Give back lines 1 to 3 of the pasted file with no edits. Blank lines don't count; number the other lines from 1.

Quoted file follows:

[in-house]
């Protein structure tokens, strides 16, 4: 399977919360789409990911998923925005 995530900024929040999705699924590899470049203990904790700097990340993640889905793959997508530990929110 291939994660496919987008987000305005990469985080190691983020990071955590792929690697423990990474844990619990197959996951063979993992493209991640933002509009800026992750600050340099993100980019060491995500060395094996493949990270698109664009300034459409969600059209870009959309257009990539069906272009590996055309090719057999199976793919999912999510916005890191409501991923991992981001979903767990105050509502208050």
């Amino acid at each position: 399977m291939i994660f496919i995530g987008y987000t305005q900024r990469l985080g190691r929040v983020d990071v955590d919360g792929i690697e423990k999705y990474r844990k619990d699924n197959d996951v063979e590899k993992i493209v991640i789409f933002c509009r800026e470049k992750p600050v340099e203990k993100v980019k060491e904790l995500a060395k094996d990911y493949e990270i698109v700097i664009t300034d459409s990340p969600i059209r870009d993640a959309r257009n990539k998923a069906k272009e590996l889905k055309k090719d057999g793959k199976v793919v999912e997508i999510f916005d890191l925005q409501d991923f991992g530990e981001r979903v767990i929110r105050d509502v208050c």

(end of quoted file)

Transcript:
[in-house]
């Protein structure tokens, strides 16, 4: 399977919360789409990911998923925005 995530900024929040999705699924590899470049203990904790700097990340993640889905793959997508530990929110 291939994660496919987008987000305005990469985080190691983020990071955590792929690697423990990474844990619990197959996951063979993992493209991640933002509009800026992750600050340099993100980019060491995500060395094996493949990270698109664009300034459409969600059209870009959309257009990539069906272009590996055309090719057999199976793919999912999510916005890191409501991923991992981001979903767990105050509502208050």
């Amino acid at each position: 399977m291939i994660f496919i995530g987008y987000t305005q900024r990469l985080g190691r929040v983020d990071v955590d919360g792929i690697e423990k999705y990474r844990k619990d699924n197959d996951v063979e590899k993992i493209v991640i789409f933002c509009r800026e470049k992750p600050v340099e203990k993100v980019k060491e904790l995500a060395k094996d990911y493949e990270i698109v700097i664009t300034d459409s990340p969600i059209r870009d993640a959309r257009n990539k998923a069906k272009e590996l889905k055309k090719d057999g793959k199976v793919v999912e997508i999510f916005d890191l925005q409501d991923f991992g530990e981001r979903v767990i929110r105050d509502v208050c």